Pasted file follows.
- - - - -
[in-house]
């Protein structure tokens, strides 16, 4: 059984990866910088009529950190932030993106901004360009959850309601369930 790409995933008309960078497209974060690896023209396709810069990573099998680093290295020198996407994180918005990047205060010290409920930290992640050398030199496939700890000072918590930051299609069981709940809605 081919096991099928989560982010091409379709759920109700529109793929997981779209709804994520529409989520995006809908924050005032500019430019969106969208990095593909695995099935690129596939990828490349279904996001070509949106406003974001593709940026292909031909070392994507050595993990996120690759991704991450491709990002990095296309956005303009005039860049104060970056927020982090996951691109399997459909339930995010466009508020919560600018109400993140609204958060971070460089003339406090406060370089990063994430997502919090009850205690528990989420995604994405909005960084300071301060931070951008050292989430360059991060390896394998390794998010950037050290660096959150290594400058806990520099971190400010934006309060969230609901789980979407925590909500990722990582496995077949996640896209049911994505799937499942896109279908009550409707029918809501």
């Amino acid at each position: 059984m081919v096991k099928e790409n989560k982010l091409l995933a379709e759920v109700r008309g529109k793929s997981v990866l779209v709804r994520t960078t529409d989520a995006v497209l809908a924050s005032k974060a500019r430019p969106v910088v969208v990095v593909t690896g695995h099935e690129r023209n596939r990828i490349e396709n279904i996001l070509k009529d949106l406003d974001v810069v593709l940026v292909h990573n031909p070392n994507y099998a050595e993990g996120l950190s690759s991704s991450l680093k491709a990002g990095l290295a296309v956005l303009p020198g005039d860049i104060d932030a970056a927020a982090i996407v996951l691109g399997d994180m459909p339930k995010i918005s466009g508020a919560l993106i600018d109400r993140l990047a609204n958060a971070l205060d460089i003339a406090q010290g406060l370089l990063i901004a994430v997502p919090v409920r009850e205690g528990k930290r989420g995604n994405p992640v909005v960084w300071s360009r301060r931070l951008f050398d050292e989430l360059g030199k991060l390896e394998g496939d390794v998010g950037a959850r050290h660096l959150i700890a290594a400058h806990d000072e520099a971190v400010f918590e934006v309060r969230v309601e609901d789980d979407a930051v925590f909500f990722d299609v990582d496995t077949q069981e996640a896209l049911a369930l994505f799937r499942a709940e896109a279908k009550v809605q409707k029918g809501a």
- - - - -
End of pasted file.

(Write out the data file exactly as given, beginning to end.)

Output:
[in-house]
């Protein structure tokens, strides 16, 4: 059984990866910088009529950190932030993106901004360009959850309601369930 790409995933008309960078497209974060690896023209396709810069990573099998680093290295020198996407994180918005990047205060010290409920930290992640050398030199496939700890000072918590930051299609069981709940809605 081919096991099928989560982010091409379709759920109700529109793929997981779209709804994520529409989520995006809908924050005032500019430019969106969208990095593909695995099935690129596939990828490349279904996001070509949106406003974001593709940026292909031909070392994507050595993990996120690759991704991450491709990002990095296309956005303009005039860049104060970056927020982090996951691109399997459909339930995010466009508020919560600018109400993140609204958060971070460089003339406090406060370089990063994430997502919090009850205690528990989420995604994405909005960084300071301060931070951008050292989430360059991060390896394998390794998010950037050290660096959150290594400058806990520099971190400010934006309060969230609901789980979407925590909500990722990582496995077949996640896209049911994505799937499942896109279908009550409707029918809501």
């Amino acid at each position: 059984m081919v096991k099928e790409n989560k982010l091409l995933a379709e759920v109700r008309g529109k793929s997981v990866l779209v709804r994520t960078t529409d989520a995006v497209l809908a924050s005032k974060a500019r430019p969106v910088v969208v990095v593909t690896g695995h099935e690129r023209n596939r990828i490349e396709n279904i996001l070509k009529d949106l406003d974001v810069v593709l940026v292909h990573n031909p070392n994507y099998a050595e993990g996120l950190s690759s991704s991450l680093k491709a990002g990095l290295a296309v956005l303009p020198g005039d860049i104060d932030a970056a927020a982090i996407v996951l691109g399997d994180m459909p339930k995010i918005s466009g508020a919560l993106i600018d109400r993140l990047a609204n958060a971070l205060d460089i003339a406090q010290g406060l370089l990063i901004a994430v997502p919090v409920r009850e205690g528990k930290r989420g995604n994405p992640v909005v960084w300071s360009r301060r931070l951008f050398d050292e989430l360059g030199k991060l390896e394998g496939d390794v998010g950037a959850r050290h660096l959150i700890a290594a400058h806990d000072e520099a971190v400010f918590e934006v309060r969230v309601e609901d789980d979407a930051v925590f909500f990722d299609v990582d496995t077949q069981e996640a896209l049911a369930l994505f799937r499942a709940e896109a279908k009550v809605q409707k029918g809501a």